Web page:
Asset managers have begun to “self-cannibalise” at a rate which could see just 10 companies control the entire fund market in less than three years, finance specialist Jon Beckett has warned.
Mr Beckett – who has held senior positions at Standard Life, Franklin Templeton, Scottish Widows, and the Association of Professional Fund Investors – said asset management could mirror the rapid rate of consolidation in the banking sector, creating a handful of “super funds” and leaving fewer assets for smaller players.
He pointed to figures from the Investment Association which indicated the assets under management of the 10 largest firms grew by 200 per cent between 2008 and 2013.
He said: “While we must hope that competitive forces will slow this trend, customers who value choice over simply price have much to be concerned about.”
Phil Wagstaff, Henderson’s global head of distribution, said: “Buying funds has become more robust and process driven, so it’s inevitable people end up with the same funds in their portfolio.”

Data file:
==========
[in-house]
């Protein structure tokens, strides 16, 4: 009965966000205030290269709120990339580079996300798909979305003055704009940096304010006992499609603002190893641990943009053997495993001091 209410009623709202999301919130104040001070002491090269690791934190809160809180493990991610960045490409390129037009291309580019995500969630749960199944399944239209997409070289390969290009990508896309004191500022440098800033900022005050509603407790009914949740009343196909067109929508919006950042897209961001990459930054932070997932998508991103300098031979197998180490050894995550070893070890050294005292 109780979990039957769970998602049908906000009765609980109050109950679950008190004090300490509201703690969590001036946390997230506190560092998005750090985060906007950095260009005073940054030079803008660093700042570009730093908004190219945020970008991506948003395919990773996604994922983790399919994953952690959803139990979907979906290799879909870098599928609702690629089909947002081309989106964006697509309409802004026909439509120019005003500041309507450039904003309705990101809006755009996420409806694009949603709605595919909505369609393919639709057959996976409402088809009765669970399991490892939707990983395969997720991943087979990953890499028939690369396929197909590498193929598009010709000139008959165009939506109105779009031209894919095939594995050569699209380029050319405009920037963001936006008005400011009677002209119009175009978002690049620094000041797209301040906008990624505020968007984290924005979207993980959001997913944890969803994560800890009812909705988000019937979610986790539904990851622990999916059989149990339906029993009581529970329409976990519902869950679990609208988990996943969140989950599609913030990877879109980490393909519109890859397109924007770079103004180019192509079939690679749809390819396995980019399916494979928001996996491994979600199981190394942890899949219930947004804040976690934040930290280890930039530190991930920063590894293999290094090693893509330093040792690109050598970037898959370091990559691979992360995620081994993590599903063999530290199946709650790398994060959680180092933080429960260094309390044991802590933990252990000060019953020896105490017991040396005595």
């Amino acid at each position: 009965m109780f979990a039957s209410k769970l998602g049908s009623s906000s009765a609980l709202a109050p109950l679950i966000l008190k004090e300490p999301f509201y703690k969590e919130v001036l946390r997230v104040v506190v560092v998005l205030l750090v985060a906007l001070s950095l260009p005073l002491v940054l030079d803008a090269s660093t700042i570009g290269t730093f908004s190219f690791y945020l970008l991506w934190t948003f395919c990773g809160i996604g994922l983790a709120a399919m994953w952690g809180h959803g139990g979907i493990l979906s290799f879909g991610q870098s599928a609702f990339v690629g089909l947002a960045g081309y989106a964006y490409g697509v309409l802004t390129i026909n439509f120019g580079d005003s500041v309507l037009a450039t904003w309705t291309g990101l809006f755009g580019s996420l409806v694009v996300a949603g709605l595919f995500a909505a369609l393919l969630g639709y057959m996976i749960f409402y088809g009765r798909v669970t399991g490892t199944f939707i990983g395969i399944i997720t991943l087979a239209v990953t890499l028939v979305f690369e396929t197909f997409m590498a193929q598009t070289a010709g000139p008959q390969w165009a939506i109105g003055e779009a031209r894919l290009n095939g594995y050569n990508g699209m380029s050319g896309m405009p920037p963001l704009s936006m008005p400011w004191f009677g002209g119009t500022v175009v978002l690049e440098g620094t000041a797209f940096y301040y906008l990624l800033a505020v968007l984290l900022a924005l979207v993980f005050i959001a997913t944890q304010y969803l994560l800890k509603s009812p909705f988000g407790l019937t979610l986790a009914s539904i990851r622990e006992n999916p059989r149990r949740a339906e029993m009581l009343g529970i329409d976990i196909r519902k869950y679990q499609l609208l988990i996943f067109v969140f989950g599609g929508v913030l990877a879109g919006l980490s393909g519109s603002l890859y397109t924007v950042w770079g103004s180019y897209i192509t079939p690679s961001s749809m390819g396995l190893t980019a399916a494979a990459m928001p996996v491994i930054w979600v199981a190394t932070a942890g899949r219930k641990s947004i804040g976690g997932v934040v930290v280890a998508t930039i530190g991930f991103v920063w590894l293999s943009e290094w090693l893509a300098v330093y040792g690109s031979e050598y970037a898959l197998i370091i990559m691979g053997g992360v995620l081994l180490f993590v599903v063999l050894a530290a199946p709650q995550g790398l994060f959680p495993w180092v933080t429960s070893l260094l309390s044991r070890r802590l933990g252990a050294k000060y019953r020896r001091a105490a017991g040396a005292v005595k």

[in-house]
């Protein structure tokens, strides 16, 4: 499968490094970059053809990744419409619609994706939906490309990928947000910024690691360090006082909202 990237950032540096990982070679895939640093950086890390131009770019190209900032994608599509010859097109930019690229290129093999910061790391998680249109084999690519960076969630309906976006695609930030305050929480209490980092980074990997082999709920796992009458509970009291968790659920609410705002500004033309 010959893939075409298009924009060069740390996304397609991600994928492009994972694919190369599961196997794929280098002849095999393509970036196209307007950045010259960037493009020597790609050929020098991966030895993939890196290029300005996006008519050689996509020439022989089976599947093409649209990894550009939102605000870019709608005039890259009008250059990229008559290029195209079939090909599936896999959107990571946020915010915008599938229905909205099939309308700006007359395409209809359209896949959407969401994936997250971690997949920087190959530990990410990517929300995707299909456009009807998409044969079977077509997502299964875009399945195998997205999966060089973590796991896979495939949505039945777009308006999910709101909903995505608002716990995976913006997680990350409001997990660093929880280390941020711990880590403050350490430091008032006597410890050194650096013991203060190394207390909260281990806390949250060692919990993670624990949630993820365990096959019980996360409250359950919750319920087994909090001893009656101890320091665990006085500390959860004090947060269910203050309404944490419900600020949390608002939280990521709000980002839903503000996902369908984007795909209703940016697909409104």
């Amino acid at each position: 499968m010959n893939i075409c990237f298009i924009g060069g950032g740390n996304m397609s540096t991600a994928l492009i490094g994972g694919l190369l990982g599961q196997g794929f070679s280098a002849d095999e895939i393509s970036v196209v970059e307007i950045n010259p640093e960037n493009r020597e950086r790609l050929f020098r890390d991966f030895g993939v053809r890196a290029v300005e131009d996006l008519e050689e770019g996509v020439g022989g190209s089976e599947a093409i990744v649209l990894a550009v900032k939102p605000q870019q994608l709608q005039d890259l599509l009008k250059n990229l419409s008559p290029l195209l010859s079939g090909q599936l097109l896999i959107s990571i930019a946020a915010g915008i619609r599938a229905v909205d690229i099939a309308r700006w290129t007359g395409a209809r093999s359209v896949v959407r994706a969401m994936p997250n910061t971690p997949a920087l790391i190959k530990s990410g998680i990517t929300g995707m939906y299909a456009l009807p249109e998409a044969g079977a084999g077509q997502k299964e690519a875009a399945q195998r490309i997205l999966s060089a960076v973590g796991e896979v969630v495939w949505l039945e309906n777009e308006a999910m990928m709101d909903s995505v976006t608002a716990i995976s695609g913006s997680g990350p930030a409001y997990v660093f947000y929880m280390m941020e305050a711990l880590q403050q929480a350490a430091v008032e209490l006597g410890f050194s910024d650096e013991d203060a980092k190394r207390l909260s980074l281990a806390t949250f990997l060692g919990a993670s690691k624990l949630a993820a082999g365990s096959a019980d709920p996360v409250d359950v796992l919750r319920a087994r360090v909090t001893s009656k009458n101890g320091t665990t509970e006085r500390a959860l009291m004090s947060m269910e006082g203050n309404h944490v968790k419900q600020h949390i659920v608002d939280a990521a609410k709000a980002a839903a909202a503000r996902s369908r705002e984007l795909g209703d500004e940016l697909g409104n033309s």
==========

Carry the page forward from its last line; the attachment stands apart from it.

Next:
James Spence, managing partner of asset manager Cerno Capital, disputed whether it would be bad for small firms to “morph into institutions”.
But investment advisers disputed whether increased mergers and acquisitions among fund managers would be a problem.
“There are a lot of active funds out there not delivering on their performance targets, and charging too much,”, Matthew Harris, IFA and director of Fife-based Dalbeath Financial Planning, said.
Ben Yearsley, investment director at the Wealth Club, said a potential decline in firms will curb competition, meaning more fund managers hug the benchmark because there is no incentive for them to “rock the boat”.
Mark Polson, principal at consultancy firm the Lang Cat, said it would not be a big surprise if funds under administration became concentrated into a few big groups, particularly if vertical integration and the drift to passives continues.